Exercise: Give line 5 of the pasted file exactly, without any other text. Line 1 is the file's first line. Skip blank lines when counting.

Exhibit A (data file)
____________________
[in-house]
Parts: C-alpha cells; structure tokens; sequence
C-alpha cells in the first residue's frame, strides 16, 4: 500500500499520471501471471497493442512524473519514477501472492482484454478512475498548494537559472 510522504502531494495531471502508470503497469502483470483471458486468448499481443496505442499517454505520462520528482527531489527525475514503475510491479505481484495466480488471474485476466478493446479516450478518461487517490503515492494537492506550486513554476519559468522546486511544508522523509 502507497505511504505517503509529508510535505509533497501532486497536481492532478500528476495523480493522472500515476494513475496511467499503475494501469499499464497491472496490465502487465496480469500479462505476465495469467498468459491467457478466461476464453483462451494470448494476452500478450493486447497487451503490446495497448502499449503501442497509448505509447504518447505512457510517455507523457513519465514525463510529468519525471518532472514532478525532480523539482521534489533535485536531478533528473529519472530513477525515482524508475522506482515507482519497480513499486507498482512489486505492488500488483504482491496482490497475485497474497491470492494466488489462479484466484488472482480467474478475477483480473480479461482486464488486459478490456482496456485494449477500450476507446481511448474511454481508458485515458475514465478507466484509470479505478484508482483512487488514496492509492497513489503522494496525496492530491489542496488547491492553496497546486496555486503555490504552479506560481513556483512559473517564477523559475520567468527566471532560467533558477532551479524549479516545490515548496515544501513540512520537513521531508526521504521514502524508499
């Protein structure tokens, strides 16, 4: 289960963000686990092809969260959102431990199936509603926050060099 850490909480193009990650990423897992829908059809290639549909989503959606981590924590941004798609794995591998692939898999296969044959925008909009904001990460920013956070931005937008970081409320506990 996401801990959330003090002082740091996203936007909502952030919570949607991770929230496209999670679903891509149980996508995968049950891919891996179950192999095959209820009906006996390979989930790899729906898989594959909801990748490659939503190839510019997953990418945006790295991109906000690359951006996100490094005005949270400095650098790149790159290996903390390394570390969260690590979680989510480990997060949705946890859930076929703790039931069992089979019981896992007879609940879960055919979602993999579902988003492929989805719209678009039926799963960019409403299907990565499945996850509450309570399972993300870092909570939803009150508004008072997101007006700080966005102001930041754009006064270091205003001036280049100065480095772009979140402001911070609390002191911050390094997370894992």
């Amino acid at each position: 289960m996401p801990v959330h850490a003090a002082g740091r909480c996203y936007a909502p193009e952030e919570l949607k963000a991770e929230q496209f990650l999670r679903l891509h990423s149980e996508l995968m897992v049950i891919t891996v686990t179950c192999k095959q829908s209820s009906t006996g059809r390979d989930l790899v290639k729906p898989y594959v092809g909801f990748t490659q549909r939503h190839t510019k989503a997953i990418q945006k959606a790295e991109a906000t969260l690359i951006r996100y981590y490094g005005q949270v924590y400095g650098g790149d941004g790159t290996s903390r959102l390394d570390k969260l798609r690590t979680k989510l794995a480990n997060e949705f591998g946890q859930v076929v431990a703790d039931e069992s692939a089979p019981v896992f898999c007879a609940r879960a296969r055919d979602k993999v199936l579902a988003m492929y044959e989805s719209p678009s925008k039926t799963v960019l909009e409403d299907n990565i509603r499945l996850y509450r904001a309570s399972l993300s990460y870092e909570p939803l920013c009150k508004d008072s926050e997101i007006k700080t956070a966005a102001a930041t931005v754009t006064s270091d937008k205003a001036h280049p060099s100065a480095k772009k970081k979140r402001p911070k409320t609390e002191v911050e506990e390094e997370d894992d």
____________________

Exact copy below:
């Amino acid at each position: 289960m996401p801990v959330h850490a003090a002082g740091r909480c996203y936007a909502p193009e952030e919570l949607k963000a991770e929230q496209f990650l999670r679903l891509h990423s149980e996508l995968m897992v049950i891919t891996v686990t179950c192999k095959q829908s209820s009906t006996g059809r390979d989930l790899v290639k729906p898989y594959v092809g909801f990748t490659q549909r939503h190839t510019k989503a997953i990418q945006k959606a790295e991109a906000t969260l690359i951006r996100y981590y490094g005005q949270v924590y400095g650098g790149d941004g790159t290996s903390r959102l390394d570390k969260l798609r690590t979680k989510l794995a480990n997060e949705f591998g946890q859930v076929v431990a703790d039931e069992s692939a089979p019981v896992f898999c007879a609940r879960a296969r055919d979602k993999v199936l579902a988003m492929y044959e989805s719209p678009s925008k039926t799963v960019l909009e409403d299907n990565i509603r499945l996850y509450r904001a309570s399972l993300s990460y870092e909570p939803l920013c009150k508004d008072s926050e997101i007006k700080t956070a966005a102001a930041t931005v754009t006064s270091d937008k205003a001036h280049p060099s100065a480095k772009k970081k979140r402001p911070k409320t609390e002191v911050e506990e390094e997370d894992d």